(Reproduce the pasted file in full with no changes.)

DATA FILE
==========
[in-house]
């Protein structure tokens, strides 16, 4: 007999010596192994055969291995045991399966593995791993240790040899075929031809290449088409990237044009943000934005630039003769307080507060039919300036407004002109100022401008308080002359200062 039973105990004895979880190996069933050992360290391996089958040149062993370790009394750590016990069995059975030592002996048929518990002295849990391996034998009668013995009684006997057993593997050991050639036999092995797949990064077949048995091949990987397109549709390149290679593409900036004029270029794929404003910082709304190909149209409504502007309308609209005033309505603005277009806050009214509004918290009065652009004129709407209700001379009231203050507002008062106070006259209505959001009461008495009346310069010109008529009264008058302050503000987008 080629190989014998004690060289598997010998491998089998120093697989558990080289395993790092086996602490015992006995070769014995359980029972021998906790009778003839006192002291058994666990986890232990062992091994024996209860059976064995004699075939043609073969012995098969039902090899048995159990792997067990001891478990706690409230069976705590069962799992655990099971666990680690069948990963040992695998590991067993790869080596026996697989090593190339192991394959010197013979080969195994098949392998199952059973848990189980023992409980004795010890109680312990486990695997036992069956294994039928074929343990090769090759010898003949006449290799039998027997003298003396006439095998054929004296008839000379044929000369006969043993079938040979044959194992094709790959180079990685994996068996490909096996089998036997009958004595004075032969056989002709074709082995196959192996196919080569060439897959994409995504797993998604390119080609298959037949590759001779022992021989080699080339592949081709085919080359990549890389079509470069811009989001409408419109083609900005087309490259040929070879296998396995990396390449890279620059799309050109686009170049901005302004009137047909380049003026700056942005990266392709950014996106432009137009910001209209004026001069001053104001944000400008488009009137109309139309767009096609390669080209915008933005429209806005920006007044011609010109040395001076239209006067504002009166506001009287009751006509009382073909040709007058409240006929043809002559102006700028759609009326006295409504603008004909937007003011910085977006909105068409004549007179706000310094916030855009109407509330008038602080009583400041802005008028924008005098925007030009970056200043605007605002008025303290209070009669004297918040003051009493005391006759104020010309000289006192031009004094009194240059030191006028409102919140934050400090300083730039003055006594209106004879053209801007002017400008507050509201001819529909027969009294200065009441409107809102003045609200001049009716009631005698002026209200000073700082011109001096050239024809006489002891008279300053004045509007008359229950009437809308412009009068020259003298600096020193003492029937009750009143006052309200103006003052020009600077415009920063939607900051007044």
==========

[in-house]
């Protein structure tokens, strides 16, 4: 007999010596192994055969291995045991399966593995791993240790040899075929031809290449088409990237044009943000934005630039003769307080507060039919300036407004002109100022401008308080002359200062 039973105990004895979880190996069933050992360290391996089958040149062993370790009394750590016990069995059975030592002996048929518990002295849990391996034998009668013995009684006997057993593997050991050639036999092995797949990064077949048995091949990987397109549709390149290679593409900036004029270029794929404003910082709304190909149209409504502007309308609209005033309505603005277009806050009214509004918290009065652009004129709407209700001379009231203050507002008062106070006259209505959001009461008495009346310069010109008529009264008058302050503000987008 080629190989014998004690060289598997010998491998089998120093697989558990080289395993790092086996602490015992006995070769014995359980029972021998906790009778003839006192002291058994666990986890232990062992091994024996209860059976064995004699075939043609073969012995098969039902090899048995159990792997067990001891478990706690409230069976705590069962799992655990099971666990680690069948990963040992695998590991067993790869080596026996697989090593190339192991394959010197013979080969195994098949392998199952059973848990189980023992409980004795010890109680312990486990695997036992069956294994039928074929343990090769090759010898003949006449290799039998027997003298003396006439095998054929004296008839000379044929000369006969043993079938040979044959194992094709790959180079990685994996068996490909096996089998036997009958004595004075032969056989002709074709082995196959192996196919080569060439897959994409995504797993998604390119080609298959037949590759001779022992021989080699080339592949081709085919080359990549890389079509470069811009989001409408419109083609900005087309490259040929070879296998396995990396390449890279620059799309050109686009170049901005302004009137047909380049003026700056942005990266392709950014996106432009137009910001209209004026001069001053104001944000400008488009009137109309139309767009096609390669080209915008933005429209806005920006007044011609010109040395001076239209006067504002009166506001009287009751006509009382073909040709007058409240006929043809002559102006700028759609009326006295409504603008004909937007003011910085977006909105068409004549007179706000310094916030855009109407509330008038602080009583400041802005008028924008005098925007030009970056200043605007605002008025303290209070009669004297918040003051009493005391006759104020010309000289006192031009004094009194240059030191006028409102919140934050400090300083730039003055006594209106004879053209801007002017400008507050509201001819529909027969009294200065009441409107809102003045609200001049009716009631005698002026209200000073700082011109001096050239024809006489002891008279300053004045509007008359229950009437809308412009009068020259003298600096020193003492029937009750009143006052309200103006003052020009600077415009920063939607900051007044």